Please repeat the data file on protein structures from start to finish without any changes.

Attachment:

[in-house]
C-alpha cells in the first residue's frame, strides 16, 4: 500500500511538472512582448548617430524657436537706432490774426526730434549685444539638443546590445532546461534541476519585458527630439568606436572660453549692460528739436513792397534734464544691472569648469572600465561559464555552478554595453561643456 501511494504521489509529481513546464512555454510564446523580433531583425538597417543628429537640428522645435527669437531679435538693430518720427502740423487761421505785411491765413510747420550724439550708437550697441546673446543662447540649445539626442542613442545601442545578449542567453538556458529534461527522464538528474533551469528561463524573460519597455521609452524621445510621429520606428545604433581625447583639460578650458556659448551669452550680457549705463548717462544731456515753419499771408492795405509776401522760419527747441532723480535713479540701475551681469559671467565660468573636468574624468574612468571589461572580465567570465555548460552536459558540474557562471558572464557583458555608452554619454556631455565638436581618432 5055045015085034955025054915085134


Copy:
[in-house]
C-alpha cells in the first residue's frame, strides 16, 4: 500500500511538472512582448548617430524657436537706432490774426526730434549685444539638443546590445532546461534541476519585458527630439568606436572660453549692460528739436513792397534734464544691472569648469572600465561559464555552478554595453561643456 501511494504521489509529481513546464512555454510564446523580433531583425538597417543628429537640428522645435527669437531679435538693430518720427502740423487761421505785411491765413510747420550724439550708437550697441546673446543662447540649445539626442542613442545601442545578449542567453538556458529534461527522464538528474533551469528561463524573460519597455521609452524621445510621429520606428545604433581625447583639460578650458556659448551669452550680457549705463548717462544731456515753419499771408492795405509776401522760419527747441532723480535713479540701475551681469559671467565660468573636468574624468574612468571589461572580465567570465555548460552536459558540474557562471558572464557583458555608452554619454556631455565638436581618432 5055045015085034955025054915085134